Recycling at catering venues often needs few easy additional steps. If you’re serving at a venue where servers bring food and drinks directly to your guests, train your staff about recycling and be sure they know exactly what they should be setting aside to be recycled.

 

If your event is relaxed and guests clear their own tables, simply place clearly marked separate containers out for recyclables.

 

Reduce waste

 

Aim to reduce waste in your kitchen by planning carefully and making sure you don’t over order on food quantities. If you do have left-overs, try to incorporate them back into the menu, or donate them to a local food bank.

 

The European Week for Waste Reduction (EWWR) 2017 will take place from 18th to 26th November, with awareness-creating actions about sustainable resource and waste management taking place all over Europe.  There are plenty of initiatives out there to help you and train your staff.

 

 

Swap disposable for reusable

 

While biodegradable disposables are great for when you need them, ideally you should be using reusable tableware.

 

If you have the space to wash dishes and linens, steer clear of disposables as reusing is the most sustainable option. Replace plastic straws, which take thousands of years to biodegrade, with paper straws and glasses that have been made from recycled beer and wine bottles. Pret a Manger are even trialling ditching the use of plastic bottles altogether.

 

Use eco-friendly equipment

Energy-efficient equipment can often be slightly more expensive than standard, but in the long term it is worth it. By following our eco-friendly steps you should be saving money as well as the environment and you may be able to make enough savings to help purchase eco-friendly equipment when you start your catering business.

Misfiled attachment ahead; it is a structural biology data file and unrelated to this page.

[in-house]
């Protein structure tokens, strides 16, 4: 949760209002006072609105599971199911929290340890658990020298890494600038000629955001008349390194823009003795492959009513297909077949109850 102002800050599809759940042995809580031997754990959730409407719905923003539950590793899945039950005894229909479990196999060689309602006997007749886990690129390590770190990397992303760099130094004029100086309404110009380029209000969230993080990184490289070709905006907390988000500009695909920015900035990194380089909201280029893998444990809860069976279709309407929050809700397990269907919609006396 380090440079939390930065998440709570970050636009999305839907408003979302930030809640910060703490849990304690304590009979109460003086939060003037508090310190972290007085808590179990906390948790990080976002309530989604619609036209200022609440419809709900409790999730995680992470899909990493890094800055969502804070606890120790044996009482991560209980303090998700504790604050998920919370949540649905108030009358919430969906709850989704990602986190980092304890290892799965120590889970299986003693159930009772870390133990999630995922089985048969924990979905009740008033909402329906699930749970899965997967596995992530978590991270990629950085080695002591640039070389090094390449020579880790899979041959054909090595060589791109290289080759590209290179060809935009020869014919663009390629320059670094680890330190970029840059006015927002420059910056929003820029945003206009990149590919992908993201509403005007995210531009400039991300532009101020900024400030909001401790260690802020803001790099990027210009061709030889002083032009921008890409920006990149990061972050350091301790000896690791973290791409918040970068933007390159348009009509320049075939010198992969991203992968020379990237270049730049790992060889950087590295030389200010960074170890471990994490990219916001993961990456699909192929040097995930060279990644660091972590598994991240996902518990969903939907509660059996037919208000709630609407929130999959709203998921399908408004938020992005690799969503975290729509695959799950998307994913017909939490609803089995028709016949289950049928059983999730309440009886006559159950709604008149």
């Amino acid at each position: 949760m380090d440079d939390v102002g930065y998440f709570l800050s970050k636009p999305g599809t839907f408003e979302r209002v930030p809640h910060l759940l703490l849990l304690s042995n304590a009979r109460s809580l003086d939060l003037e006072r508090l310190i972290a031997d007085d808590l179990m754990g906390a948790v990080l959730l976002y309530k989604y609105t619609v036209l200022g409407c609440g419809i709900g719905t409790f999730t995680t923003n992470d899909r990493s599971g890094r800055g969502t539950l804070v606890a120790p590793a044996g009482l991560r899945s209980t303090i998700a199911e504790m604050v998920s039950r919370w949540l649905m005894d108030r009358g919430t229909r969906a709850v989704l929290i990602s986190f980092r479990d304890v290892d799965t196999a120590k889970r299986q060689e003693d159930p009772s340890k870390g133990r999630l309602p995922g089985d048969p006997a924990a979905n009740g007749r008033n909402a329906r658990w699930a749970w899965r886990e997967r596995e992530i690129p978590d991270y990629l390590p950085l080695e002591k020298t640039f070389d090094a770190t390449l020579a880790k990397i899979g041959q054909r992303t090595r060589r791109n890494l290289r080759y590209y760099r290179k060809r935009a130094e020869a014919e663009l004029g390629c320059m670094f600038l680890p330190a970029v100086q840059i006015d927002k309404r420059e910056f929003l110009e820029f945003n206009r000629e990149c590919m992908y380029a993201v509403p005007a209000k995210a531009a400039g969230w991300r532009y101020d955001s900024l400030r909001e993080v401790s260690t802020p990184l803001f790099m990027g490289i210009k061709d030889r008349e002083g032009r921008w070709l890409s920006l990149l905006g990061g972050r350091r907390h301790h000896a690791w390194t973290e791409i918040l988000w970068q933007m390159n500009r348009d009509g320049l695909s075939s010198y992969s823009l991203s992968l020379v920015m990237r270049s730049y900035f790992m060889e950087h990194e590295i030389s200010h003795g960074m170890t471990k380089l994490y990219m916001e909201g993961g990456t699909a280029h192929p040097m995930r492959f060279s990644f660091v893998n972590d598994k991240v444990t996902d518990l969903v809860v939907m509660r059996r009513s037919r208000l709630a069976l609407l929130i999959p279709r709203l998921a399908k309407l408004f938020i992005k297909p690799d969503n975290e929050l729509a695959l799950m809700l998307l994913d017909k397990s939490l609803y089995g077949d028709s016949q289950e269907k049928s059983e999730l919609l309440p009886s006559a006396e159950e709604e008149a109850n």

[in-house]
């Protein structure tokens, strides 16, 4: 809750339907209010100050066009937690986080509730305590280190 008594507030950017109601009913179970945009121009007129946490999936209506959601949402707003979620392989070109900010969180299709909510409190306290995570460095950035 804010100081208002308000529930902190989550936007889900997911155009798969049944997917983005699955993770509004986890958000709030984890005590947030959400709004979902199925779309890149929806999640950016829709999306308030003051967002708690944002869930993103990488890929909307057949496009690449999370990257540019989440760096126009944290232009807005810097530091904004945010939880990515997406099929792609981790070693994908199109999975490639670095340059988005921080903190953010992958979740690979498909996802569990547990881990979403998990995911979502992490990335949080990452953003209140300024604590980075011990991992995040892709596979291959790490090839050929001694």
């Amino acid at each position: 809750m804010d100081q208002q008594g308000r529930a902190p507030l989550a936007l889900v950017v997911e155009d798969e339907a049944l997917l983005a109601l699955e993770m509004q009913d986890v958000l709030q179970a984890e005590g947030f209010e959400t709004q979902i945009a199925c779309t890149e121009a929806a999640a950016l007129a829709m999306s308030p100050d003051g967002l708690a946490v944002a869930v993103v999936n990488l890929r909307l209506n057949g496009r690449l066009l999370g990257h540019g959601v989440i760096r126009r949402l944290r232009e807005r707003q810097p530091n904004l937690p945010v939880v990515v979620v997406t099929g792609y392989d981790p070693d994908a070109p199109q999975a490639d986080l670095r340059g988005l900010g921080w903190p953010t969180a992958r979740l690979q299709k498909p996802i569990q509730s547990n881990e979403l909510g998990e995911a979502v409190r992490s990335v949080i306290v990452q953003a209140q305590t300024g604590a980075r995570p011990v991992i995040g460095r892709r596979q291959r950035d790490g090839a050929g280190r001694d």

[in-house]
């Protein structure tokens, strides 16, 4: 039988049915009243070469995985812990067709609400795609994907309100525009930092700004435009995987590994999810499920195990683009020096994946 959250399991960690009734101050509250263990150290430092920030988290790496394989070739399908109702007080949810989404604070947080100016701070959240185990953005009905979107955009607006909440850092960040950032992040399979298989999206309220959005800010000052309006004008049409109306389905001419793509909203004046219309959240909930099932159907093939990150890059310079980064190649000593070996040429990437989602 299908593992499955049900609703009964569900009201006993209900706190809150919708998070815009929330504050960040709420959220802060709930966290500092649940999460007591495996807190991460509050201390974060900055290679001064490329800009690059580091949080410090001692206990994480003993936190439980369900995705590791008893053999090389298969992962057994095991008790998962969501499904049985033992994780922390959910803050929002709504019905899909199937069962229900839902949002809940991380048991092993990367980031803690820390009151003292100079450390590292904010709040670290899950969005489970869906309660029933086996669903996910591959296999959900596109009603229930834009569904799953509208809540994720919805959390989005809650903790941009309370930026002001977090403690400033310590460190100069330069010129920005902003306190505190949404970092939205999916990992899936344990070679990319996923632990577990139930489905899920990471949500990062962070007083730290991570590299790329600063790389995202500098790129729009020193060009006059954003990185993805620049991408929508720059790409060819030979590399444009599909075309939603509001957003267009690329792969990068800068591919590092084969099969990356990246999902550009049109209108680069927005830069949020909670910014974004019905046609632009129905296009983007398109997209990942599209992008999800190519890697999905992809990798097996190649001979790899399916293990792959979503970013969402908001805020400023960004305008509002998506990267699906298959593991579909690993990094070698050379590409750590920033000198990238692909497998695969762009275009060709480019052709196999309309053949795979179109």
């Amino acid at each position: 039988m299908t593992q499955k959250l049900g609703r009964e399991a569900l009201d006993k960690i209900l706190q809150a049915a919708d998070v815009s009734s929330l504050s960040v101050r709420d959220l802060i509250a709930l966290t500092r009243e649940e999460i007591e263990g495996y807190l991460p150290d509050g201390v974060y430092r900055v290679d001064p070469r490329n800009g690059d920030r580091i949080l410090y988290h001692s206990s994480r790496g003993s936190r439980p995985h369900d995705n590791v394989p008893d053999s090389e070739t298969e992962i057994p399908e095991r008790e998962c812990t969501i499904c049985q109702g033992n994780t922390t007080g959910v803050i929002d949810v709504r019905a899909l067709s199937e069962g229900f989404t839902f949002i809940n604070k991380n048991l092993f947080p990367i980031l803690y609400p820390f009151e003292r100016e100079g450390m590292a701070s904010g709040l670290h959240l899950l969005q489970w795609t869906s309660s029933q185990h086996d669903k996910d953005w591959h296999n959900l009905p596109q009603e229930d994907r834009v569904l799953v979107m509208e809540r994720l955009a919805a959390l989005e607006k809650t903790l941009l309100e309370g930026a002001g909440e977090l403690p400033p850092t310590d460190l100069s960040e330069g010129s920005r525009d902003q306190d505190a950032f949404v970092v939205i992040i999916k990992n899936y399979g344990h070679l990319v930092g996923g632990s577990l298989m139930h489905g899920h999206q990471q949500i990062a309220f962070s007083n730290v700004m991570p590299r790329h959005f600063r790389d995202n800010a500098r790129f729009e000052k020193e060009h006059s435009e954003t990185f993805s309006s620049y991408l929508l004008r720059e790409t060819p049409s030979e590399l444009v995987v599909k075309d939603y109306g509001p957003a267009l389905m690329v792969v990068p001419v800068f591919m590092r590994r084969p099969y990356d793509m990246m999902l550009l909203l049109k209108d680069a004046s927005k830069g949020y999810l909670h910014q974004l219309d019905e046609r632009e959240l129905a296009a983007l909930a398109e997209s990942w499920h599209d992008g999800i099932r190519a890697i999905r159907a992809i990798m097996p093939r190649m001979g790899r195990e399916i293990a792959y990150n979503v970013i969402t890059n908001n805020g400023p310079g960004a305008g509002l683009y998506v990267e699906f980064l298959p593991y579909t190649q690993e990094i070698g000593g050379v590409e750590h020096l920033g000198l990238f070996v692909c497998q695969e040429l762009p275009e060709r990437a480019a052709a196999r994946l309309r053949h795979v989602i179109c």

Make sure that the supplier of the kitchen equipment you buy from is recognised as a leader for supplying environmentally-friendly equipment and shares your ethics.

 

Offer free tap water

 

Customers always appreciate drinks dispensers full of tap water to quench their thirst at an event. This prevents the need for bottled water, which creates an abundance of leftover plastic water bottles.

 

Grow your own

 

Growing your own food, which will then be served in your restaurant is something to shout about and instantly adds a gold star to attract impressed customers.

 

If you are inexperienced, hire a gardener to look after your plot. Your chef will have a better appreciation for the ingredients they are using and are sure to be inspired.
Choose suppliers carefully and buy locally

 

Choose your suppliers carefully and only buy from farmers who practice traditional, free-range farming methods without the use of unnecessary antibiotics.

 

Also, think about food miles when sourcing ingredients and try to buy as locally as possible. Make it a goal to find a new local supplier every month. This will push you forwards with your sustainability goals and give you fresh new ingredients and menu ideas all year round.

 

Lasting and sustainable change is often not a quick fix, but by starting to make changes now you will be part of a bigger movement to change the way we all think about food, our communities, health and the environment.

 

Initiatives such as Food for Life, a collaboration between Jeanette Orrey (Soil Association) and Jamie Oliver, encourage eco-friendly habits from a young age –  the future of the catering industry!